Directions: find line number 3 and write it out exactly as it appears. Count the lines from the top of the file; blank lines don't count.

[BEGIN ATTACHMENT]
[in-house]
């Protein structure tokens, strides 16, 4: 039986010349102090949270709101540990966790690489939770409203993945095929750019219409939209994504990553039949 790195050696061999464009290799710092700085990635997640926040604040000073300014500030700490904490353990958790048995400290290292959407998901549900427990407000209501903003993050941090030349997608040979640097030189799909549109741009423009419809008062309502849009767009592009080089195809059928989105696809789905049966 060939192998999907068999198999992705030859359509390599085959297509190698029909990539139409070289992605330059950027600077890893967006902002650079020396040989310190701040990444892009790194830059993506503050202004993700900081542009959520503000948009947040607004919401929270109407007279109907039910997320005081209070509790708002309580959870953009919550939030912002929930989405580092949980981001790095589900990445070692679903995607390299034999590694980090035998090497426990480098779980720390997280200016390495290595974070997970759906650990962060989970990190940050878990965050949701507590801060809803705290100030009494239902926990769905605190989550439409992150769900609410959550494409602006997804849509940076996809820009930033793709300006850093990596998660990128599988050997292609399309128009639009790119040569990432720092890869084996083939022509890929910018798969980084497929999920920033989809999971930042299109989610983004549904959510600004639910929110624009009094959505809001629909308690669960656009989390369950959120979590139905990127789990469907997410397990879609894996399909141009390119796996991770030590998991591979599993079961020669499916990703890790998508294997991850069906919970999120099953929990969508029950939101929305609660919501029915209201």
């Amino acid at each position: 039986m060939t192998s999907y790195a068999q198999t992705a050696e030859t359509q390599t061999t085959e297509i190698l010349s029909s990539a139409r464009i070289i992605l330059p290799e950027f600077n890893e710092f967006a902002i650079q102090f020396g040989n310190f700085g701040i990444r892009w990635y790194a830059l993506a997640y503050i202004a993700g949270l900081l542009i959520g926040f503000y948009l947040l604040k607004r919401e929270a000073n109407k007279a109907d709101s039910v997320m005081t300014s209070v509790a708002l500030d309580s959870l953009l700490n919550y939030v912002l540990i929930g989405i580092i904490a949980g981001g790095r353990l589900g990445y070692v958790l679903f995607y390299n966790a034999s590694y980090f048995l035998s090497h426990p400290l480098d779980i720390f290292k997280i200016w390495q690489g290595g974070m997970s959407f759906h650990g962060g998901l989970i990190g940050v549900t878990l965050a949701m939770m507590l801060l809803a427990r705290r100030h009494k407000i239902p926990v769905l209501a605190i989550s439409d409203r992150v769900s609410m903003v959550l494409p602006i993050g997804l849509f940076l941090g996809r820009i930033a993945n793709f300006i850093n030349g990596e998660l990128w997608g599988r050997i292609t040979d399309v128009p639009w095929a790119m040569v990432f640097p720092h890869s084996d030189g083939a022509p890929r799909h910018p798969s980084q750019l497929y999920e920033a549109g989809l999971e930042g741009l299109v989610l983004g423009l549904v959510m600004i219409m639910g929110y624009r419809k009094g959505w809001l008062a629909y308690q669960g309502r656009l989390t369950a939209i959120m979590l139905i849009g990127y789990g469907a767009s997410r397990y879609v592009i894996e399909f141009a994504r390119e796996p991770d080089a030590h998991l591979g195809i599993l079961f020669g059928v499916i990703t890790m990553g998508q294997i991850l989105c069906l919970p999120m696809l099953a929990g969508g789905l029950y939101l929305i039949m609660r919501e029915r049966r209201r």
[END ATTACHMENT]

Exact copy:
């Amino acid at each position: 039986m060939t192998s999907y790195a068999q198999t992705a050696e030859t359509q390599t061999t085959e297509i190698l010349s029909s990539a139409r464009i070289i992605l330059p290799e950027f600077n890893e710092f967006a902002i650079q102090f020396g040989n310190f700085g701040i990444r892009w990635y790194a830059l993506a997640y503050i202004a993700g949270l900081l542009i959520g926040f503000y948009l947040l604040k607004r919401e929270a000073n109407k007279a109907d709101s039910v997320m005081t300014s209070v509790a708002l500030d309580s959870l953009l700490n919550y939030v912002l540990i929930g989405i580092i904490a949980g981001g790095r353990l589900g990445y070692v958790l679903f995607y390299n966790a034999s590694y980090f048995l035998s090497h426990p400290l480098d779980i720390f290292k997280i200016w390495q690489g290595g974070m997970s959407f759906h650990g962060g998901l989970i990190g940050v549900t878990l965050a949701m939770m507590l801060l809803a427990r705290r100030h009494k407000i239902p926990v769905l209501a605190i989550s439409d409203r992150v769900s609410m903003v959550l494409p602006i993050g997804l849509f940076l941090g996809r820009i930033a993945n793709f300006i850093n030349g990596e998660l990128w997608g599988r050997i292609t040979d399309v128009p639009w095929a790119m040569v990432f640097p720092h890869s084996d030189g083939a022509p890929r799909h910018p798969s980084q750019l497929y999920e920033a549109g989809l999971e930042g741009l299109v989610l983004g423009l549904v959510m600004i219409m639910g929110y624009r419809k009094g959505w809001l008062a629909y308690q669960g309502r656009l989390t369950a939209i959120m979590l139905i849009g990127y789990g469907a767009s997410r397990y879609v592009i894996e399909f141009a994504r390119e796996p991770d080089a030590h998991l591979g195809i599993l079961f020669g059928v499916i990703t890790m990553g998508q294997i991850l989105c069906l919970p999120m696809l099953a929990g969508g789905l029950y939101l929305i039949m609660r919501e029915r049966r209201r």